• Duplicate to stackoverflow.com/questions/7079694/… – Anshul Apr 24 '15 at 12:51
  • @Eregrith , I don't really care if the style has NULL as the first argument or not. The same goes with returning an array. – Cool Guy Apr 24 '15 at 12:51
  • @EOF , Good point. The declaration of deli in main can also be done the same way to avoid problems. – Cool Guy Apr 24 '15 at 12:52
up vote 3 down vote accepted

A string-delimiter function that uses strtok's prototype and mimicks its usage:

char *strtokm(char *str, const char *delim)
{
    static char *tok;
    static char *next;
    char *m;

    if (delim == NULL) return NULL;

    tok = (str) ? str : next;
    if (tok == NULL) return NULL;

    m = strstr(tok, delim);

    if (m) {
        next = m + strlen(delim);
        *m = '\0';
    } else {
        next = NULL;
    }

    return tok;
}
  • This produces an extra token when I have :: at the end or start of the string str – Cool Guy Apr 25 '15 at 12:13
  • Yes, that's by design. Empty tokens at the beginning, at the end or between delimiters are extracted. I admit that this isn't quite strtok's usage, but unlike strtok, this function can't match an arbitrary stretch of delimiters; it must match the delimiter exactly. (This behaviour is in acordance with how Python implements its split.) – M Oehm Apr 25 '15 at 13:32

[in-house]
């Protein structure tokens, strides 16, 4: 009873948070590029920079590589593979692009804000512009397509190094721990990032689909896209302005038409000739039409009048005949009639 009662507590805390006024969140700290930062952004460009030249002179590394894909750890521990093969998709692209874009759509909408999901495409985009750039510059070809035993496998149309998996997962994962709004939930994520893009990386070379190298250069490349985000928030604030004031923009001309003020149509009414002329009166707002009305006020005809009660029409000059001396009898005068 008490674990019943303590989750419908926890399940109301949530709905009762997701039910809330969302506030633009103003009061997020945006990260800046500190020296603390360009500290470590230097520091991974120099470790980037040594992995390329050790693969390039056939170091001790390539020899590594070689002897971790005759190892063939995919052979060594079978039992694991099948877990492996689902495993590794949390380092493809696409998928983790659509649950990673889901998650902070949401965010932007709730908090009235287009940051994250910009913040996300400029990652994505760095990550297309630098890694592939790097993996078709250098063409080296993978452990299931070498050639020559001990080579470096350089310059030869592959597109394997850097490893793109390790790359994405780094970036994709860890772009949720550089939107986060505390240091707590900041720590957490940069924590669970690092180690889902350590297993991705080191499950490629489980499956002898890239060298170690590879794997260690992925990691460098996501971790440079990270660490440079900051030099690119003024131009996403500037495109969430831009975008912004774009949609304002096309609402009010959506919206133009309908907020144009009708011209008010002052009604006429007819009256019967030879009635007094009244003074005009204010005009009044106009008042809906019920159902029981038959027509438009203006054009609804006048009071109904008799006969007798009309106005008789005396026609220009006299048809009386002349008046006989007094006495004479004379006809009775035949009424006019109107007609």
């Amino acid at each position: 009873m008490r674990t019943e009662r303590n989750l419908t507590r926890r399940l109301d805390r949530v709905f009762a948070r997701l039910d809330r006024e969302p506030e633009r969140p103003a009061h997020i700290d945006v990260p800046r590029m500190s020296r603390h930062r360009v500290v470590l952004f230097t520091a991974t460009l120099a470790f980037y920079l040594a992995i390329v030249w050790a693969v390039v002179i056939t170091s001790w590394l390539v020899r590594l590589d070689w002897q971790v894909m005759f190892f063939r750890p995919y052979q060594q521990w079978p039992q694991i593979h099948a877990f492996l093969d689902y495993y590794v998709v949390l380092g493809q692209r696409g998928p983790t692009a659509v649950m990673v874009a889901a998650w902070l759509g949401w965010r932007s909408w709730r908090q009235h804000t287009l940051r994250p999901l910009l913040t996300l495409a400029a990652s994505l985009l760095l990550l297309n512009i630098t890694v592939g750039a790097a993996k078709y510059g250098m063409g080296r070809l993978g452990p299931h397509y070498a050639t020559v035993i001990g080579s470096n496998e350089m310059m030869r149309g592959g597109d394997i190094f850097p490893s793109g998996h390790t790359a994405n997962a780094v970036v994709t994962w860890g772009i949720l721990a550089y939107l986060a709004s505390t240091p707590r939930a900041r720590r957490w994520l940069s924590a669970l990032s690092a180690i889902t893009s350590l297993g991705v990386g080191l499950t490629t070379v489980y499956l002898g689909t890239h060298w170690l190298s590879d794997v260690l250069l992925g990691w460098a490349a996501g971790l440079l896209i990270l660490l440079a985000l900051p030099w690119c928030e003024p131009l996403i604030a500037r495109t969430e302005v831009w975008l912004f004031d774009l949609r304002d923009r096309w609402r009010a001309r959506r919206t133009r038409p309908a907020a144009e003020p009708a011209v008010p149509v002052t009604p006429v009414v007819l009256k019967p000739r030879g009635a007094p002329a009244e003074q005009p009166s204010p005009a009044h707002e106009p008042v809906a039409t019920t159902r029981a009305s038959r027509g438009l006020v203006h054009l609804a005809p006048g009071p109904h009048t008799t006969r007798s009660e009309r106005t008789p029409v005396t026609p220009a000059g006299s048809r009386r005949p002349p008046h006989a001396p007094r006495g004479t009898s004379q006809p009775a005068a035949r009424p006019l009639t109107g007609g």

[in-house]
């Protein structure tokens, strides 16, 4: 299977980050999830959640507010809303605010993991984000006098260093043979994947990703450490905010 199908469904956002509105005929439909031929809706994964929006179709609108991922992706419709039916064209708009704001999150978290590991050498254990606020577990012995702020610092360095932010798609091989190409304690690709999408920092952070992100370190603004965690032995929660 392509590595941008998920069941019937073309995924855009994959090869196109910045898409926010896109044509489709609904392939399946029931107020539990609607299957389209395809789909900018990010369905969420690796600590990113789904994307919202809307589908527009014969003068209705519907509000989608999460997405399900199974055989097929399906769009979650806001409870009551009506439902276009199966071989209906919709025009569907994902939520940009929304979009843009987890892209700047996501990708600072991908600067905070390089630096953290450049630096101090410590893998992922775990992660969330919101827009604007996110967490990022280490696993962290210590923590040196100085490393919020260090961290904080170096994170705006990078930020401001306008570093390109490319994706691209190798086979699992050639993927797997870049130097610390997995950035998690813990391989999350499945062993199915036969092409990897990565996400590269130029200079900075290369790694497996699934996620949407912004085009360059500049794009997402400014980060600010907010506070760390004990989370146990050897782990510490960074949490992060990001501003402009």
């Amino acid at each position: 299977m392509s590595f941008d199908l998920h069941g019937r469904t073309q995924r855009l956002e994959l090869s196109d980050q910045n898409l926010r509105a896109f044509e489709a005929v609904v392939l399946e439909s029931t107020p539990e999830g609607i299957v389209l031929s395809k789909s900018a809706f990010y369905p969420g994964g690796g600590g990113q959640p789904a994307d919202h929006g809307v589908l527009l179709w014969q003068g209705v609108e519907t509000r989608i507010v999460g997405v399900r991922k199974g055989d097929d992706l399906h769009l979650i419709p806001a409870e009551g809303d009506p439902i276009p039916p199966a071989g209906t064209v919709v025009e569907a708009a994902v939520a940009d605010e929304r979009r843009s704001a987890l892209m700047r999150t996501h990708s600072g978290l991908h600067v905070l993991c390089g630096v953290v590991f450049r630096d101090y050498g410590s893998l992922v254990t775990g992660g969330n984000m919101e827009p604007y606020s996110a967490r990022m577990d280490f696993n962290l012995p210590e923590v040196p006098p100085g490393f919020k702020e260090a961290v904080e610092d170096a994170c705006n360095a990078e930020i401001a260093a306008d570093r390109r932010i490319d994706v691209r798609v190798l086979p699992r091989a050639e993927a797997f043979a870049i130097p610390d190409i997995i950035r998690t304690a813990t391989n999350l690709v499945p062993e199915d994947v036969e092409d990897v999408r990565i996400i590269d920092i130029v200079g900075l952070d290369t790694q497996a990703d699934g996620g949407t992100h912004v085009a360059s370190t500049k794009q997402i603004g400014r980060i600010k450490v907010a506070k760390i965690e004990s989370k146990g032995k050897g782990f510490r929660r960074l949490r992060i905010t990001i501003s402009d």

• You can ignore empty tokens by adding this before the return statement in the last line: if (m == tok || *tok == '\0') return strtokm(NULL, delim); – M Oehm Apr 25 '15 at 13:33

If you don't care about the same usage as strtok I would go with this:

// "String1::String2:String3:String4::String5" with delimiter "::" will produce
// "String1\0\0String2:String3:String4\0\0String5"
// And words should contain a pointer to the first S, the second S and the last S.
char **strToWordArray(char *str, const char *delimiter)
{
  char **words;
  int nwords = countWords(str, delimiter); //I let you decide how you want to do this
  words = malloc(sizeof(*words) * (nwords + 1));

  int w = 0;
  int len = strlen(delimiter);
  words[w++] = str;
  while (*str != NULL)
  {
    if (strncmp(str, delimiter, len) == 0)
    {
      for (int i = 0; i < len; i++)
      {
        *(str++) = 0;
      }
      if (*str != 0)
        words[w++] = str;
      else
        str--; //Anticipate wrong str++ down;
    }